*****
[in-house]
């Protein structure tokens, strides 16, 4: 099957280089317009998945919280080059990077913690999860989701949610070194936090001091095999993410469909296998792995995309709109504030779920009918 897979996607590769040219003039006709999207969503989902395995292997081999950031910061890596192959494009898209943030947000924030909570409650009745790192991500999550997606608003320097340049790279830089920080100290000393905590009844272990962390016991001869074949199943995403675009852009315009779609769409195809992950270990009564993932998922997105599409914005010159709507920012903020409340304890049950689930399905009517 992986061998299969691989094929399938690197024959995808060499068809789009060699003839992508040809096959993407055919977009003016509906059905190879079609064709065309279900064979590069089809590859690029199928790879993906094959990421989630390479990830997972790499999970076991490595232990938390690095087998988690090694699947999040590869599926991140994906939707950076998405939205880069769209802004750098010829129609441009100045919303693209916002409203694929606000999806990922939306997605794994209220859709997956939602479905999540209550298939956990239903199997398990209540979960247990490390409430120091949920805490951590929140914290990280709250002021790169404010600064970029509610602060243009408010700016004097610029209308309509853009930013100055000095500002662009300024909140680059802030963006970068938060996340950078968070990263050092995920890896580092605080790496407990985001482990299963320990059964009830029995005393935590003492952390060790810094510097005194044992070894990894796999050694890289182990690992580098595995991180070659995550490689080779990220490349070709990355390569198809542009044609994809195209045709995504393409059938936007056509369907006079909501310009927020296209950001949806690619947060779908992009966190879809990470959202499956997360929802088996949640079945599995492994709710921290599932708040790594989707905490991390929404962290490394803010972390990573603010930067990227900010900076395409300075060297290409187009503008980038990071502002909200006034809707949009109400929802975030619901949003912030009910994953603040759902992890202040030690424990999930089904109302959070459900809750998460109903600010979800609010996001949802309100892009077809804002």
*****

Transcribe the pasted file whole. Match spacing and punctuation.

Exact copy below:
[in-house]
């Protein structure tokens, strides 16, 4: 099957280089317009998945919280080059990077913690999860989701949610070194936090001091095999993410469909296998792995995309709109504030779920009918 897979996607590769040219003039006709999207969503989902395995292997081999950031910061890596192959494009898209943030947000924030909570409650009745790192991500999550997606608003320097340049790279830089920080100290000393905590009844272990962390016991001869074949199943995403675009852009315009779609769409195809992950270990009564993932998922997105599409914005010159709507920012903020409340304890049950689930399905009517 992986061998299969691989094929399938690197024959995808060499068809789009060699003839992508040809096959993407055919977009003016509906059905190879079609064709065309279900064979590069089809590859690029199928790879993906094959990421989630390479990830997972790499999970076991490595232990938390690095087998988690090694699947999040590869599926991140994906939707950076998405939205880069769209802004750098010829129609441009100045919303693209916002409203694929606000999806990922939306997605794994209220859709997956939602479905999540209550298939956990239903199997398990209540979960247990490390409430120091949920805490951590929140914290990280709250002021790169404010600064970029509610602060243009408010700016004097610029209308309509853009930013100055000095500002662009300024909140680059802030963006970068938060996340950078968070990263050092995920890896580092605080790496407990985001482990299963320990059964009830029995005393935590003492952390060790810094510097005194044992070894990894796999050694890289182990690992580098595995991180070659995550490689080779990220490349070709990355390569198809542009044609994809195209045709995504393409059938936007056509369907006079909501310009927020296209950001949806690619947060779908992009966190879809990470959202499956997360929802088996949640079945599995492994709710921290599932708040790594989707905490991390929404962290490394803010972390990573603010930067990227900010900076395409300075060297290409187009503008980038990071502002909200006034809707949009109400929802975030619901949003912030009910994953603040759902992890202040030690424990999930089904109302959070459900809750998460109903600010979800609010996001949802309100892009077809804002």